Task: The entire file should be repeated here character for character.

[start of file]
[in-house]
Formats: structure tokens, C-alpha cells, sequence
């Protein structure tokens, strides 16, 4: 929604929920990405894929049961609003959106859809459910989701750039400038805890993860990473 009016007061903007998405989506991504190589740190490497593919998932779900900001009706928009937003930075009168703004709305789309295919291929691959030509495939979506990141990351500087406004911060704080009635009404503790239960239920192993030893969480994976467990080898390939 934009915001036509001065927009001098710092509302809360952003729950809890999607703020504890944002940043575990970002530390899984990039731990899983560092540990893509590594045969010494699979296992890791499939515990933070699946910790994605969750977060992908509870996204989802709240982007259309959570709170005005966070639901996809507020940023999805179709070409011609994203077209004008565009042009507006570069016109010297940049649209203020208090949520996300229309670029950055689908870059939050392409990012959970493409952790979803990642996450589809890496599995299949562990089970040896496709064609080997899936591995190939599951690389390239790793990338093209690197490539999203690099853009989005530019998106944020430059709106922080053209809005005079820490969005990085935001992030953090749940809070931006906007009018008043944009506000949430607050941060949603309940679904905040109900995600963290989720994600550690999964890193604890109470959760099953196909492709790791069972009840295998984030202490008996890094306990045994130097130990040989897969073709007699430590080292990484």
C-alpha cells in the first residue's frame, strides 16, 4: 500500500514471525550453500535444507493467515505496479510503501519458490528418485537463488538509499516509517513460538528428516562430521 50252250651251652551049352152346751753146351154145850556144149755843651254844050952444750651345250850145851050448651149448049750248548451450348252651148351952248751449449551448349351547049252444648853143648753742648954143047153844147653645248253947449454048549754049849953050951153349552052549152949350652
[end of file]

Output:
[in-house]
Formats: structure tokens, C-alpha cells, sequence
């Protein structure tokens, strides 16, 4: 929604929920990405894929049961609003959106859809459910989701750039400038805890993860990473 009016007061903007998405989506991504190589740190490497593919998932779900900001009706928009937003930075009168703004709305789309295919291929691959030509495939979506990141990351500087406004911060704080009635009404503790239960239920192993030893969480994976467990080898390939 934009915001036509001065927009001098710092509302809360952003729950809890999607703020504890944002940043575990970002530390899984990039731990899983560092540990893509590594045969010494699979296992890791499939515990933070699946910790994605969750977060992908509870996204989802709240982007259309959570709170005005966070639901996809507020940023999805179709070409011609994203077209004008565009042009507006570069016109010297940049649209203020208090949520996300229309670029950055689908870059939050392409990012959970493409952790979803990642996450589809890496599995299949562990089970040896496709064609080997899936591995190939599951690389390239790793990338093209690197490539999203690099853009989005530019998106944020430059709106922080053209809005005079820490969005990085935001992030953090749940809070931006906007009018008043944009506000949430607050941060949603309940679904905040109900995600963290989720994600550690999964890193604890109470959760099953196909492709790791069972009840295998984030202490008996890094306990045994130097130990040989897969073709007699430590080292990484």
C-alpha cells in the first residue's frame, strides 16, 4: 500500500514471525550453500535444507493467515505496479510503501519458490528418485537463488538509499516509517513460538528428516562430521 50252250651251652551049352152346751753146351154145850556144149755843651254844050952444750651345250850145851050448651149448049750248548451450348252651148351952248751449449551448349351547049252444648853143648753742648954143047153844147653645248253947449454048549754049849953050951153349552052549152949350652